Forum for Science, Industry and Business

Sponsored by:     3M 
Search our Site:

 

Tiny Bubbles Clean Oil from Water

17.11.2009
Small amounts of oil leave a fluorescent sheen on polluted water. Oil sheen is hard to remove, even when the water is aerated with ozone or filtered through sand.

Now, a University of Utah engineer has developed an inexpensive new method to remove oil sheen by repeatedly pressurizing and depressurizing ozone gas, creating microscopic bubbles that attack the oil so it can be removed by sand filters.

“We are not trying to treat the entire hydrocarbon [oil] content in the water – to turn it into carbon dioxide and water – but we are converting it into a form that can be retained by sand filtration, which is a conventional and economical process,” says Andy Hong, a professor of civil and environmental engineering.

In laboratory experiments reported online this week in the journal Chemosphere, Hong demonstrated that “pressure-assisted ozonation and sand filtration” effectively removes oil droplets dispersed in water, indicating it could be used to prevent oil sheen from wastewater discharged into coastal waters.

Hong says the method – for which patents are pending – also could be used to clean a variety of pollutants in water and even soil, including:

-- So-called “produced water” from oil and gas drilling sites on land. Such oily water normally is re-injected underground. “If we have technology to clean it, it could be put into beneficial uses, such as irrigation, especially in arid regions where oil and gas tend to be produced,” says Hong.

-- Water from mining of tar sands and oil shale.

-- Groundwater contaminated by MTBE, a gasoline additive that reduces harmful vehicle emissions but pollutes water due to leaking underground gasoline storage tanks.

-- “Emerging contaminants,” such as wastewater polluted with medications and personal care products.

-- Soil contaminated with polychlorinated biphenyls (PCBs, from electrical transformers) or polycyclic aromatic hydrocarbons (PAHs, from fuel burning). Water and contaminated soil would be mixed into slurry, and then treated with the new method.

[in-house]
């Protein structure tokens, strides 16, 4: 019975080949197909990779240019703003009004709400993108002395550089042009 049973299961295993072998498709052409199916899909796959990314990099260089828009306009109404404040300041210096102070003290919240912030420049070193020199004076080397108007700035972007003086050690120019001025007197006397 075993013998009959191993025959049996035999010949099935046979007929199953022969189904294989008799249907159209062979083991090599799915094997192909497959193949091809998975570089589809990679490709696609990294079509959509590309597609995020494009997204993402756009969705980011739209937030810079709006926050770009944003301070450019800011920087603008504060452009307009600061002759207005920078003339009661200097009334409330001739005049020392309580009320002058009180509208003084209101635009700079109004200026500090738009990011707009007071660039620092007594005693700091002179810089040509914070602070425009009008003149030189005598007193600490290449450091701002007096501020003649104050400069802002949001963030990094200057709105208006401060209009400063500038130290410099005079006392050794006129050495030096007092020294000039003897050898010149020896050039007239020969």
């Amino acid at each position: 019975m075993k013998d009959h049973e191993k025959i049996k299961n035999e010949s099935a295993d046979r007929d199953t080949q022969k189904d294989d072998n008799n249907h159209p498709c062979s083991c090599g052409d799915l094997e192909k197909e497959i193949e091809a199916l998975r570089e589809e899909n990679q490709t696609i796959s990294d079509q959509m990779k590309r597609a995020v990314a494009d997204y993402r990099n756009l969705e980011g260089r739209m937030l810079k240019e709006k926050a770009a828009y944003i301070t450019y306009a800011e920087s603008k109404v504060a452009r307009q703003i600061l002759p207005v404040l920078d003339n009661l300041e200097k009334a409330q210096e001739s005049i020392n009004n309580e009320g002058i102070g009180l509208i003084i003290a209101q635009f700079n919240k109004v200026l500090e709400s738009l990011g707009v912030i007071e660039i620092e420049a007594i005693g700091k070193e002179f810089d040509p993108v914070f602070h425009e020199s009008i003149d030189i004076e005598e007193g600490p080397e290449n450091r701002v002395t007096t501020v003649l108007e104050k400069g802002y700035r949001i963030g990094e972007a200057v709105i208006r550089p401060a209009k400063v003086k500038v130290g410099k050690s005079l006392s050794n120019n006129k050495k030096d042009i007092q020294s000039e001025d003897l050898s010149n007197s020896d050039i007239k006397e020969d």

-- Heavy metals in soil. Instead of ozone, air and metal-grabbing chelating agents would be pressurized with a slurry of the contaminated material.

-- Refinery wastewater and oil spills at refineries or on waterways. The spill could be vacuumed, and then treated with the new method on-site or on a barge.

Hong conducted the study with two University of Utah doctoral students – Zhixiong Cha, who has earned his Ph.D., and Chia-Jung Cheng – and with Cheng-Fang Lin, an environmental engineering professor at National Taiwan University.

Zapping Oily Water with Microbubbles from Ozone under Pressure

Hong says his method uses two existing technologies – ozone aeration and sand filtration – and adds a big change to the former. Instead of just bubbling ozone through polluted water, Hong uses repeated cycles of pressurization of ozone and dirty water so the ozone saturates the water, followed by depressurization so the ozone expands into numerous microbubbles in the polluted water, similar to the way a carbonated beverage foams and overflows if opened quickly.

The tiny bubbles provide much more surface area – compared with larger bubbles from normal ozone aeration – for the oxygen in ozone to react chemically with oil. Hong says pollutants tend to accumulate on the bubbles because they are not very water-soluble. The ozone in the bubble attacks certain pollutants because it is a strong oxidant.

The reactions convert most of the dispersed oil droplets – which float on water to cause sheen – into acids and chemicals known as aldehydes and ketones. Most of those substances, in turn, help the remaining oil droplets clump together so they can be removed by conventional sand filtration, he adds.

In his study, Hong showed the new method not only removes oil sheen, but also leaves the treated water so that any remaining acids, aldehydes and ketones are more vulnerable to being biodegraded by pollution-eating microbes.

“These are much more biodegradable than the parent compounds,” he says.

Hong says the water is clean enough to be discharged after the ozonation and sand filtration, but that some pollution sources may want to use conventional methods to biodegrade remaining dissolved organic material.

Details of the Experiments

Hong conducted his experiments using a tabletop chemical reactor that contained about a quart of oily water made by mixing deionized water with crude oil from the Rangely oil field in northwestern Colorado.

Ozone was produced by passing dry air through a high-voltage field, converting oxygen gas, which has two oxygen atoms, into ozone, which has three.

The ozone was pressurized to 10 times atmospheric pressure, about 150 pounds per square inch, which compares with inflation pressures of about 100 PSI for Hong’s bicycle and 35 to 40 PSI for many automobile tires.

He found oily water was cleaned most effectively by pressurizing and depressurizing it with ozone gas 10 times, then filtering it through sand, then putting the water through 20 more pressurized ozone cycles, and then filtering it again through sand. That was at flow rates of 10 to 20 liters per minute [about 2.6 to 5.3 U.S. gallons per minute] in his laboratory apparatus.

Hong tested how well the ozonation worked by measuring chemical and biological oxygen demands of treated water samples. Both indirectly measure organic contents in the water. Hong also used mass spectrometry to identify what contaminants remained in the water.

He found that his most effective procedure removed 99 percent of the turbidity from the “produced water” – leaving it almost as clear as drinking water – and removed 83 percent of the oil, converting the rest to dissolved organic acids removable by biodegradation.